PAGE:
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What Is The Perfect Golf Follow Through To The Finish For Clean Crisp Golf Wedge ShotsThe follow through to the finish of any golf swing is a good indication what went on prior to these positions during the swing. When hitting wedge shots, the length of the follow through should mimic or be slightly longer than the back swing length of swing.




A big mistake many players make when hitting wedge shots is to almost stop at impact and stab at the ball. If you evaluated their length of back swing compared to the follow through, you would likely see a 3:1 ratio. You are looking to see a 1:1 to 2:3 relationship for a wedge shot swing.

The follow through position should be controlled. Remember, good wedge shots are played to be precise in both controlling the distance and the direction the ball travels in. From impact through to the finish, your hands remain passive with the body pivoting around the lead leg to control the motion, almost feeling like you are holding off the shot with the hands. If you use the hands too much during the swing into the follow through you are flicking at the ball which is essentially changing the loft on the club face which will lead to poor distance control.

Work on your swing length, to either marry up on both sides or to be a hair longer on the follow through, along with keeping the hands passive in a held off position to help hit those clean, crisp wedge shots.

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Letting the wrists scoop under on the follow through is a tell tale sign you have flicked the wrists too early and manipulated the club through impact. This scooping action affects the loft on the club face, resulting in poor distance control even if you are lucky enough to make a clean strike. Keep those wrists constant in order to hit more consistent wedge shots.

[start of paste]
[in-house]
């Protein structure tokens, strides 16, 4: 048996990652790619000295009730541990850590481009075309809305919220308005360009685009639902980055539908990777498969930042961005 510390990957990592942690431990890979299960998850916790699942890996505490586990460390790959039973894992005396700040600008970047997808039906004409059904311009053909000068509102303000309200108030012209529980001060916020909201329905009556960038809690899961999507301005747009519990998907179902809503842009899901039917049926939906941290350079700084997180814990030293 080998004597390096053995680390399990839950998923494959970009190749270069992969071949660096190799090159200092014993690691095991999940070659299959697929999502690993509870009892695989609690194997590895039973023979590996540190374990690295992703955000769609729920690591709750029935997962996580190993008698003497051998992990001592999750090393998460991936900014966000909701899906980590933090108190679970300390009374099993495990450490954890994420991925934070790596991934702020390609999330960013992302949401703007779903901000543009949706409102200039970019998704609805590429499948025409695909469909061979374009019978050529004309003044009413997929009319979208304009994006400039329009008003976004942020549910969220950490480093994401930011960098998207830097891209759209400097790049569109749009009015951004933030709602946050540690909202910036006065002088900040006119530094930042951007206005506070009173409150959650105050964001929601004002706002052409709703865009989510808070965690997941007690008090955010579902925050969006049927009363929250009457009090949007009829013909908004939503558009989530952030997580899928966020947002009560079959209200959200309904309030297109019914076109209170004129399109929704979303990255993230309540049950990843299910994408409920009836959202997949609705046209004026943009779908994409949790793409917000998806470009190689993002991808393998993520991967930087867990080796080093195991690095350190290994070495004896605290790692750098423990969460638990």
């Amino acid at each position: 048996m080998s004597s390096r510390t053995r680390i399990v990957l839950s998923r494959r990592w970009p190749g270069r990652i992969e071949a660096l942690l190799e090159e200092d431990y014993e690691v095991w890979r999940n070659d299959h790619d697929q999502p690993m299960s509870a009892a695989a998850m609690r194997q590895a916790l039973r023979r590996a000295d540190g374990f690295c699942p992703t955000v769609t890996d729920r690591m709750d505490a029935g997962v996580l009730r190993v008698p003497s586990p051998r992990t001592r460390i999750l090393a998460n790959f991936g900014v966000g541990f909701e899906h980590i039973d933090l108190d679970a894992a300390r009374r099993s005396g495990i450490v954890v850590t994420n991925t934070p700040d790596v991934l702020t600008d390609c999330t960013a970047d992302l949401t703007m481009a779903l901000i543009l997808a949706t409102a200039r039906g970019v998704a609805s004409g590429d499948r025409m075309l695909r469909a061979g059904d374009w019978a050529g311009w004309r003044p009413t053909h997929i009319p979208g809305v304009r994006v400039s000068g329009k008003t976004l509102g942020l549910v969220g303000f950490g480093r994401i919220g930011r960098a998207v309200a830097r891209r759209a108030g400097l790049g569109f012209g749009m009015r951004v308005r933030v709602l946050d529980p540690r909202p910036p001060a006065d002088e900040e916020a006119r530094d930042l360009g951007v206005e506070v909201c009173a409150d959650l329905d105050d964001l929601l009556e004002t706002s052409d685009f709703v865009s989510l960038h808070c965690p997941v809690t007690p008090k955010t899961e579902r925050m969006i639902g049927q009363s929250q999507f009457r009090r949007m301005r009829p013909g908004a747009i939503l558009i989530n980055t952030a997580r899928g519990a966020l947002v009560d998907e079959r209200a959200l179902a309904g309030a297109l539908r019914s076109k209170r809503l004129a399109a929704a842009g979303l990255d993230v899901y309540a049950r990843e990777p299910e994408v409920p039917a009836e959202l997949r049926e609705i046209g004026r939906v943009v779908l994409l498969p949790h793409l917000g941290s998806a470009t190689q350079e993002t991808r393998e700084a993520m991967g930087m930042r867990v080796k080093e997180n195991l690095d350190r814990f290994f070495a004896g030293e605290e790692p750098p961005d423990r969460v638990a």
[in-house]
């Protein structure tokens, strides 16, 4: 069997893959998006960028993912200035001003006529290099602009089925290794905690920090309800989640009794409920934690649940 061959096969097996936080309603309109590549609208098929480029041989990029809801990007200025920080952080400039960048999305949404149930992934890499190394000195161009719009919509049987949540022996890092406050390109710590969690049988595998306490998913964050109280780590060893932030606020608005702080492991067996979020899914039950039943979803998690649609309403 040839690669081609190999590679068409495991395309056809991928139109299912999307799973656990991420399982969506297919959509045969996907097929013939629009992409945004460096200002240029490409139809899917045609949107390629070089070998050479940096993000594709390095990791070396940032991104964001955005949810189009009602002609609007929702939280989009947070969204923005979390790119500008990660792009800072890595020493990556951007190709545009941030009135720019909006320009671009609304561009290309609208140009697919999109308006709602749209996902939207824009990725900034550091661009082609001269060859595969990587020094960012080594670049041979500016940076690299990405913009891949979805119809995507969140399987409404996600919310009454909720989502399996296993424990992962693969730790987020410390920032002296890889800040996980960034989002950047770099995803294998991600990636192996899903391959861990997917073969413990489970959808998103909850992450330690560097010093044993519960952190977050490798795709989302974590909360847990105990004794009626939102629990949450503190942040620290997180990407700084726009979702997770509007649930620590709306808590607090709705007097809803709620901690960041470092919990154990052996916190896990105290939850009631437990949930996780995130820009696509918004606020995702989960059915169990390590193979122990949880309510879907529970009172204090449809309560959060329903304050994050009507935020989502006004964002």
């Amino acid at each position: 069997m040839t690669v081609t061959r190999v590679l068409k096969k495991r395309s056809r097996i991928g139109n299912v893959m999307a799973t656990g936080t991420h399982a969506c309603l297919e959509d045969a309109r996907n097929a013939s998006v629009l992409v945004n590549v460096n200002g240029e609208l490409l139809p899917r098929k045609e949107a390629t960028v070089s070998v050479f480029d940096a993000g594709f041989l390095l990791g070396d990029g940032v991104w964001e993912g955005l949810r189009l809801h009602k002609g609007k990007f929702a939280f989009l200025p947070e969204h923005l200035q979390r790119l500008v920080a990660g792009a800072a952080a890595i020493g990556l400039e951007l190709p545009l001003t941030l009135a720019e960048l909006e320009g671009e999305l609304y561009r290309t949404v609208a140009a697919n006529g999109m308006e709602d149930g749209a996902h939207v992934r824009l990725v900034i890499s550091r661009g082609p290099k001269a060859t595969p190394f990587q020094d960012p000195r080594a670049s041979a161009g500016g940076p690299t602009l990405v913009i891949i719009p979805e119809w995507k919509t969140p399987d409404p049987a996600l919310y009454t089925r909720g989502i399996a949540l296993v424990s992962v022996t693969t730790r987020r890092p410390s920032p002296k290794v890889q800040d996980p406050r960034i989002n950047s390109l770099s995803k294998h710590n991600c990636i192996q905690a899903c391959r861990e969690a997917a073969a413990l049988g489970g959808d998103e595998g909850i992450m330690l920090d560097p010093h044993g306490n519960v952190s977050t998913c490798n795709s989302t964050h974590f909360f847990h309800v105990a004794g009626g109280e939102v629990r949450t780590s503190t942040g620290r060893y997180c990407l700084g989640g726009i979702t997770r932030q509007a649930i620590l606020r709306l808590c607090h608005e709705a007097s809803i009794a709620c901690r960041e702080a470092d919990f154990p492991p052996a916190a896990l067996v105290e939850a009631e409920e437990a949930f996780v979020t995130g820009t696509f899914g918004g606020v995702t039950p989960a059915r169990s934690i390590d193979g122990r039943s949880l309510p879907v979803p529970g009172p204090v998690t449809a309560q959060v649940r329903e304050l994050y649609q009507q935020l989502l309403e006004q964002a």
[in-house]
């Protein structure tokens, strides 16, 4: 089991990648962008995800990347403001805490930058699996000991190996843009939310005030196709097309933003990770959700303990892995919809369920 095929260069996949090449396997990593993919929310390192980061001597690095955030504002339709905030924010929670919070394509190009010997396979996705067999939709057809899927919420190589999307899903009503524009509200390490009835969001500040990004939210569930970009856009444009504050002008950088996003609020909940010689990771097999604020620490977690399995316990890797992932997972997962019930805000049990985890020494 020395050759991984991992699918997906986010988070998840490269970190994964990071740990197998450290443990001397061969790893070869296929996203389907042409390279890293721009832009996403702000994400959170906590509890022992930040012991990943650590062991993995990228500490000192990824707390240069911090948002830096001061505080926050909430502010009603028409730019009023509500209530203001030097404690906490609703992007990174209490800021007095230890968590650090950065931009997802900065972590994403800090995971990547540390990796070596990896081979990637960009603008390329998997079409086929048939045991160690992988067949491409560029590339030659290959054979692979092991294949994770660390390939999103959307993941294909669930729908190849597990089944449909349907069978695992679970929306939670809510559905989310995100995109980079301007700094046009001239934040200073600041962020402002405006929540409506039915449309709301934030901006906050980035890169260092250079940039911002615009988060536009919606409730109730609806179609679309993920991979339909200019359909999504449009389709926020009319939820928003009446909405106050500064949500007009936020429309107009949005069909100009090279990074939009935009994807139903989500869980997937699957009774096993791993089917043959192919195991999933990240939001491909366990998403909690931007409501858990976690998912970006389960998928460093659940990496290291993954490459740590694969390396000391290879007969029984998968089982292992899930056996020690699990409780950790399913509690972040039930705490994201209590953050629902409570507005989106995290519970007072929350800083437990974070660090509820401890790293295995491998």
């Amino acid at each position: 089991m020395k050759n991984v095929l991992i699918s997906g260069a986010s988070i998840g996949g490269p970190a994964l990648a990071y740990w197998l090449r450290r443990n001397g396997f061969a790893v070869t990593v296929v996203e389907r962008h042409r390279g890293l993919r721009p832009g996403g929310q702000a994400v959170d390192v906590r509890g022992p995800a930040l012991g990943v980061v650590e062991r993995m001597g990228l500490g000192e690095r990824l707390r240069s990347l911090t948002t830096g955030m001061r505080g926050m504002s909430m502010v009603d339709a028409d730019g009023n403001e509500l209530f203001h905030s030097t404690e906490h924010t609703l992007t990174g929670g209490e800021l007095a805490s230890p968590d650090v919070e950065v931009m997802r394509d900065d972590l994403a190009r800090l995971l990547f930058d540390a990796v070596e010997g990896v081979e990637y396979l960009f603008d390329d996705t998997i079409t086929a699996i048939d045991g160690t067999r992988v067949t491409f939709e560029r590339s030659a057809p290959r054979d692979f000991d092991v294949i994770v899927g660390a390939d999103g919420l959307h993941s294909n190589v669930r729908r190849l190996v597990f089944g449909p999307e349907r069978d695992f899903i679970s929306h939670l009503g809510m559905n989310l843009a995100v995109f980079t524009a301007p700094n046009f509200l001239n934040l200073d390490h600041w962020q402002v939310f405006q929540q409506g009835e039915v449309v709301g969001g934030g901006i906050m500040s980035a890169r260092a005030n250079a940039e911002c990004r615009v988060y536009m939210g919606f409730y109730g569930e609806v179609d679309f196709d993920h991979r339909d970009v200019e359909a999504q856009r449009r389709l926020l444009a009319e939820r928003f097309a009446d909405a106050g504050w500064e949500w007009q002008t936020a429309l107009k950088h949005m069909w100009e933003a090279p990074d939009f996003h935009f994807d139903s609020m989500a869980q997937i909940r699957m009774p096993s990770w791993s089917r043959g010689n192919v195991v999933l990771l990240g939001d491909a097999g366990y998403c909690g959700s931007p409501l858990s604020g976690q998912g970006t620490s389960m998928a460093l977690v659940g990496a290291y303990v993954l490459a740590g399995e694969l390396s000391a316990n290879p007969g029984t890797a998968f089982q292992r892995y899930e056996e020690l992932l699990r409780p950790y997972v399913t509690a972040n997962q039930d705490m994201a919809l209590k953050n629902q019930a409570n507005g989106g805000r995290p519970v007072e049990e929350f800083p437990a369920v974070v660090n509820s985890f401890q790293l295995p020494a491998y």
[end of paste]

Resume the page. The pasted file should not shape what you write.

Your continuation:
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If you shorten the follow through so it would be shorter than the length you took the club back, you are likely to be decelerating the club head into impact. This deceleration is seen when the player is not fully committed to the shot. Get the length of the swing to match up on both sides to help your wedge game.

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During the back swing, the arms work up and in and during the follow through you want the arms to do the same, back up and in. Many players try to swing their arms down the target line in order to hit the ball straight. Arms down the target line means they become disconnected to the body. Keep those arms connected to the body and control the wedge swing with the body action.